In Chapter 12, we found that the total inductance of series isolated coils was determined simply by the sum of the inductances. For two coils that are connected in series but also share the same flux linkages, such as those in Fig. 1(a), a mutual term is introduced that will alter the total inductance of the series combination. The physical picture of how the coils are connected is indicated in Fig. 1(b).
**Fig. 1: **Mutually coupled coils connected in series.
An iron core is included, although the equations to be developed are for any two mutually coupled coils with any value of coefficient of coupling k. When referring to the voltage induced across the inductance $L_1$ (or $L_2$) due to the change in flux linkages of the inductance $L_2$ (or $L_1$, respectively), the mutual inductance
is represented by $M_{12}$. This type of subscript notation is particularly important when there are two or more mutual terms.
Due to the presence of the mutual term, the induced voltage $e_1$ is composed of that due to the self-inductance $L_1$ and that due to the mutual inductance $M_{12}$. That is,
or
The subscript (+) was included to indicate that the mutual terms have a positive sign and are added to the self-inductance values to determine the total inductance.
**Fig. 2: **Mutually coupled coils connected in series with negative mutual inductance.
If the coils were wound such as shown
in Fig. 2, where $\phi_1$ and $\phi_1$ are in opposition, the induced voltages due to the mutual terms would oppose that due to the self-inductance, and the total inductance would be determined by
Through Eqs. (1) and (2), the mutual inductance can be determined by
**Fig. 3: **Dot convention for the series coils of
(a) Fig. 1 and (b) Fig. 2.
If the current through each of the mutually coupled coils is going away from (or toward) the dot as it passes through the coil, the mutual term will be positive, as shown for the case in Fig. 3(a). If the
arrow indicating current direction through the coil is leaving the dot for one coil and entering the dot for the other, the mutual term is negative.
A few possibilities for mutually coupled transformer coils are indicated in Fig. 4(a). The sign of M is indicated for each. When determining the sign, be sure to examine the current direction within the coil
itself.
In Fig. 4(b), one direction was indicated outside for one coil and through for the other. It initially might appear that the sign should be positive since both currents enter the dot, but the current through coil 1 is leaving the dot; hence a negative sign is in order.
**Fig. 4: **Defining the sign of M for mutually coupled transformer coils
The dot convention also reveals the polarity of the induced voltage across the mutually coupled coil. If the reference direction for the current in a coil leaves the dot, the polarity at the dot for the induced voltage of the mutually coupled coil is positive. In the first two figures of Fig. 4(a), the polarity at the dots of the induced voltages is positive.
In the third figure of Fig. 4(a), the polarity at the dot of the righthand coil is negative, while the polarity at the dot of the left-hand coil is positive, since the current enters the dot (within the coil) of the righthand coil. The comments for the third figure of Fig. 48(a) can also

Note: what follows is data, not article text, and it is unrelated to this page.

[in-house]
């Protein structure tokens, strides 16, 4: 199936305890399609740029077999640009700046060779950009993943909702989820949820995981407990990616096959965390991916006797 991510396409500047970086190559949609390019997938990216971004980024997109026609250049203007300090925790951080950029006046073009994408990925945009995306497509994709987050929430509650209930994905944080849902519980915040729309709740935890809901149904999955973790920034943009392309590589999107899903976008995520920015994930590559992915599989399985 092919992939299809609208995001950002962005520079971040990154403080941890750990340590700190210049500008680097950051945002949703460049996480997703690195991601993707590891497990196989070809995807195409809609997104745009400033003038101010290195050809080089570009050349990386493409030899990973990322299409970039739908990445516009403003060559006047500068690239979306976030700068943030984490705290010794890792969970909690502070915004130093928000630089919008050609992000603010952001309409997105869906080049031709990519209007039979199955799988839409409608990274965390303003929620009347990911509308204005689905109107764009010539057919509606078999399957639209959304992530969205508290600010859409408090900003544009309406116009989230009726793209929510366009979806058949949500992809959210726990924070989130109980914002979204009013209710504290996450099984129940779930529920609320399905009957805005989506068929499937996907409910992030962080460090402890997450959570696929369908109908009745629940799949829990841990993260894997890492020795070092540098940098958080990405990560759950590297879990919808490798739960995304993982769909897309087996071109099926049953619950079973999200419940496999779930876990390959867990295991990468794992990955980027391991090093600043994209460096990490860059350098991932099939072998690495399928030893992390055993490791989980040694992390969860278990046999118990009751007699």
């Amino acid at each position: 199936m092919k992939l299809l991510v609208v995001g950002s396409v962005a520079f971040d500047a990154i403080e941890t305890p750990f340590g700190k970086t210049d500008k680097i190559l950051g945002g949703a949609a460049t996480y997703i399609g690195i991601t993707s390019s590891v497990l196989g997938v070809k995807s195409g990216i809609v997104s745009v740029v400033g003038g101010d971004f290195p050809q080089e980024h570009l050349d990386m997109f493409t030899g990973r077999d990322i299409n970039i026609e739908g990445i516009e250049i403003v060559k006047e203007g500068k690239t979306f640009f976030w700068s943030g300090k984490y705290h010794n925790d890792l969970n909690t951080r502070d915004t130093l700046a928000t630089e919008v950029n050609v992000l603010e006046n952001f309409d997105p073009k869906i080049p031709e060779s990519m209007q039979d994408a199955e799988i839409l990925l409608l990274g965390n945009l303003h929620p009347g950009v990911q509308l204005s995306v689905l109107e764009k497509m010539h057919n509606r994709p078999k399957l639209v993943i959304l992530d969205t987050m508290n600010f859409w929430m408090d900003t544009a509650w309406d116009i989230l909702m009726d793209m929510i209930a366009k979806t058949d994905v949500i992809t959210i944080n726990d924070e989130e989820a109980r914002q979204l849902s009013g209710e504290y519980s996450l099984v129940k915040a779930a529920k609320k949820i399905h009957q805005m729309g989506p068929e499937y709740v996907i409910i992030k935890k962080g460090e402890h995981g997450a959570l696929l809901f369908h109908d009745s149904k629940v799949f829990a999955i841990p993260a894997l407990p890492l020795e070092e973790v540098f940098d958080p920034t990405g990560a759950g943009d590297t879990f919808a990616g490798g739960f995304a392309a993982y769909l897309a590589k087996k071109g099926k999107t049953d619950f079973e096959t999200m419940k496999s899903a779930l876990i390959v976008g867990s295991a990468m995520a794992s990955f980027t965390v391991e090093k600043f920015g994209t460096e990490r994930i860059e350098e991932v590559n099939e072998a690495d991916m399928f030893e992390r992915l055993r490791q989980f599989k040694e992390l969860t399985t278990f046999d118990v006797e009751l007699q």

be applied to the last figure of Fig. 4(a).
**Example 1: **Find the total inductance of the series coils of Fig. 5.
**Fig. 5: **Example 1.
**Solution: **

Coil 1: $L_{1}+M_{12}-M_{13} $

Coil 2: $L_{2}+M_{12}-M_{23} $

Coil 3: $L_{3}-M_{23}-M_{13} $

and
Substituting values, we find

$$e_{1}=L_{1} \frac{d i_{1}}{d t}+M_{12} \frac{d i_{2}}{d t}$$

However, since $i_{1}=i_{2}=i$,
$$e_{1}=L_{1} \frac{d i}{d t}+M_{12} \frac{d i}{d t}$$

or
$$\bbox[10px,border:1px solid grey]{e_{1}=\left(L_{1}+M_{12}\right) \frac{d i}{d t}} (volts, V) \tag{1}$$

and, similarly,
$$e_{2}=\left(L_{2}+M_{12}\right) \frac{d i}{d t} \quad \text { (volts, V) } \tag{2}$$

For the series connection, the total induced voltage across the series coils, represented by $e_{T}$, is
$$e_{T}=e_{1}+e_{2}
=\left(L_{1}+M_{12}\right) \frac{d i}{d t} + \left(L_{2}+M_{12}\right) \frac{d i}{d t}$$

$$e_{T}=\left(L_{1}+L_{2}+M_{12}+M_{12}\right) \frac{d i}{d t}$$

and the total effective inductance is
$$\bbox[10px,border:1px solid grey]{L_{T(+)}=L_{1}+L_{2}+2 M_{12}} \text{(henries, H)} \tag{3}$$

$$\bbox[10px,border:1px solid grey]{L_{T(-)}=L_{1}+L_{2}-2 M_{12}} \text{(henries, H)} \tag{4}$$

$$ \bbox[10px,border:1px solid grey]{M_{12} = { 1\over 4}( L_{T(+)} - L_{T(1)})} \tag{5}$$

Equation (5) is very effective in determining the mutual inductance between two coils. It states that the mutual inductance is equal to one-quarter the difference between the total inductance with a positive
and negative mutual effect.
From the preceding, it should be clear that the mutual inductance will directly affect the magnitude of the voltage induced across a coil since it will determine the net inductance of the coil. Additional examination reveals that the sign of the mutual term for each coil of a coupled pair is the same. For $L_{T(+)}$ they were both positive, and for $L_{T(-)}$ they were both negative.
On a network schematic where it is inconvenient to indicate the windings and the flux path, a system of dots is employed that will determine whether the mutual terms are to be positive or negative. The dot convention is shown in Fig. 21.27 for the series coils of Figs. 1 and 2.
Coil 1: $L_{1}+M_{12}-M_{13} $

Coil 2: $L_{2}+M_{12}-M_{23} $

Coil 3: $L_{3}-M_{23}-M_{13} $

and

$$\begin{aligned}
L_{T} &=\left(L_{1}+M_{12}-M_{13}\right)+\left(L_{2}+M_{12}-M_{23}\right)+\left(L_{3}-M_{23}-M_{13}\right)\\
&=L_{1}+L_{2}+L_{3}+2 M_{12}-2M_{23}-2M_{13}
\end{aligned}$$

$$\begin{aligned}
L_{T} &=5 H+10 H+15 H+2(2 H)-2(3 H)-2(1 H) \\
&=34 H-8 H=26H \end{aligned}$$

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